Professor Ido Kaminer and his team have achieved a huge advance in the field of quantum science: a quantum microscope that records the flow of light, allowing direct observation of light trapped within a photonic crystal.
He has published it in the article Coherent interaction between free electrons and a photonic cavity in Nature, where he shows how a unique ultra-fast transmission electron microscope was used at the Technion Institute of Technology in Israel. The microscope is the latest and most versatile of the few that exist in the scientific world.
It is the best near-field optical microscope in the world. With it they can change the color and angle of light that illuminates any sample of nano materials and map their interactions with electrons, as they demonstrated with photonic crystals. In this way they can see the dynamics of light while it is trapped in nano materials, rather than relying on computer simulations.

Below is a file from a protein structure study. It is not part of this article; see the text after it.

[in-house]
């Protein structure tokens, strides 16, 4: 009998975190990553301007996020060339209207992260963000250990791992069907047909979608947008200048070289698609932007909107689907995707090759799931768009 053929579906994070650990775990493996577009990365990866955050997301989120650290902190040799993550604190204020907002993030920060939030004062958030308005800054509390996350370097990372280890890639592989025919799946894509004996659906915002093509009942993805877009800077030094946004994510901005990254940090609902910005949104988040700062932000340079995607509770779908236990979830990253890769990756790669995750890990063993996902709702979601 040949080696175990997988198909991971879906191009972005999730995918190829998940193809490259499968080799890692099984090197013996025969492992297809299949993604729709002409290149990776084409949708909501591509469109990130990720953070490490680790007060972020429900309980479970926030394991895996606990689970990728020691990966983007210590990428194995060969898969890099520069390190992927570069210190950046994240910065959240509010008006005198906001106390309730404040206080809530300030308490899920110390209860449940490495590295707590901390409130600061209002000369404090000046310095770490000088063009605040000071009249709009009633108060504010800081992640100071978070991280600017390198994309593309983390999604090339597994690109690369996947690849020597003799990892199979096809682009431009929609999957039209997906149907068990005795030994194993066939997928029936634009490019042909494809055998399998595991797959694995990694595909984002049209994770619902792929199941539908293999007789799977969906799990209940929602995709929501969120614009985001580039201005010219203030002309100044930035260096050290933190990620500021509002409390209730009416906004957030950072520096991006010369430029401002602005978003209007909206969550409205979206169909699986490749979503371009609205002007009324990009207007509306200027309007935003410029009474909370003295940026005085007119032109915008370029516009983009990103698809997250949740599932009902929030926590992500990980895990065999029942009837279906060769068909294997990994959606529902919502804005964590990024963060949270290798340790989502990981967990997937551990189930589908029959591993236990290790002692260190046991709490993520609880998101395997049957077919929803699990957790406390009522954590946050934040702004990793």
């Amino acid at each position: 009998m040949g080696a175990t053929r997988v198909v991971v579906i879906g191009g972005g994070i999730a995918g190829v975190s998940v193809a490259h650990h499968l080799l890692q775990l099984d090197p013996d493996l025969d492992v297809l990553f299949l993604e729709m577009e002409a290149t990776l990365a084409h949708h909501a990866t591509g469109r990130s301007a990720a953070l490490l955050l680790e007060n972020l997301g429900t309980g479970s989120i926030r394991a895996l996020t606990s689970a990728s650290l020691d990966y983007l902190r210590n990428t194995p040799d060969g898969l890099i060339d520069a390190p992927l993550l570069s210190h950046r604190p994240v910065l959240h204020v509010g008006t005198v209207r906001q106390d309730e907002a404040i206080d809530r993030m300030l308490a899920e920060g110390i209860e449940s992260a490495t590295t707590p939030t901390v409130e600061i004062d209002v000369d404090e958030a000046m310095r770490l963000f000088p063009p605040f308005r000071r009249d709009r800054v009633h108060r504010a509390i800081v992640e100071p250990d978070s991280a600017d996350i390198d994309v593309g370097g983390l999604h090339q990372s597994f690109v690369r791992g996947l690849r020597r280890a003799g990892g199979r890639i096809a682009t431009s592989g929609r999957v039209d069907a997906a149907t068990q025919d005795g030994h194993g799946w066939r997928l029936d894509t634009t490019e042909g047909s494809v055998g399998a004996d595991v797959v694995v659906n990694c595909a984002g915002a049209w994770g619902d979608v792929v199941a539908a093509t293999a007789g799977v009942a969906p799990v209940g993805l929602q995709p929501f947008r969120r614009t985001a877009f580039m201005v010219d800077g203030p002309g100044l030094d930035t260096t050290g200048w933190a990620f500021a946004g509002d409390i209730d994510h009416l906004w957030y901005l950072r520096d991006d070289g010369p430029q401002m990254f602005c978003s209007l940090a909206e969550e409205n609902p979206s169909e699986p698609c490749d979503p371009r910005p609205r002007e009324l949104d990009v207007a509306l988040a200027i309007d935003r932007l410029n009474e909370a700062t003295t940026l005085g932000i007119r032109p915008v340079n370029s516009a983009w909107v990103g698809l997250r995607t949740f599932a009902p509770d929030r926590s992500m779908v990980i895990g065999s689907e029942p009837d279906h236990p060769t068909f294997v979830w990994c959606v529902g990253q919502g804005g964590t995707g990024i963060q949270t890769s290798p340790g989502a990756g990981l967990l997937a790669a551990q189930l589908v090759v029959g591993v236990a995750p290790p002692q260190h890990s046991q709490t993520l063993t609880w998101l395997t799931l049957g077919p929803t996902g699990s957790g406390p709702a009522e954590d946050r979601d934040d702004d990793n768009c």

The photonic crystal traps light in a different pattern for each color of light. This can aid in the design of new quantum materials to store quantum bits with greater stability. Similarly, it can help improve the sharpness of colors on cell phones and other types of displays.
The most advanced displays in the world today use QLED technology, based on quantum points, which allows to control the color contrast in a much higher definition. The challenge is how to improve the quality of these small quantum points on large surfaces and make them more uniform. This will improve screen resolution and color contrast even more than current technologies allow.
The electron microscope has an accelerating voltage that varies from 40 kV to 200 kV (accelerates electrons to 30-70% of the speed of light), and a laser system with pulses less than 100 femtoseconds at 40 watts.
You can learn more about the subject at phys.org.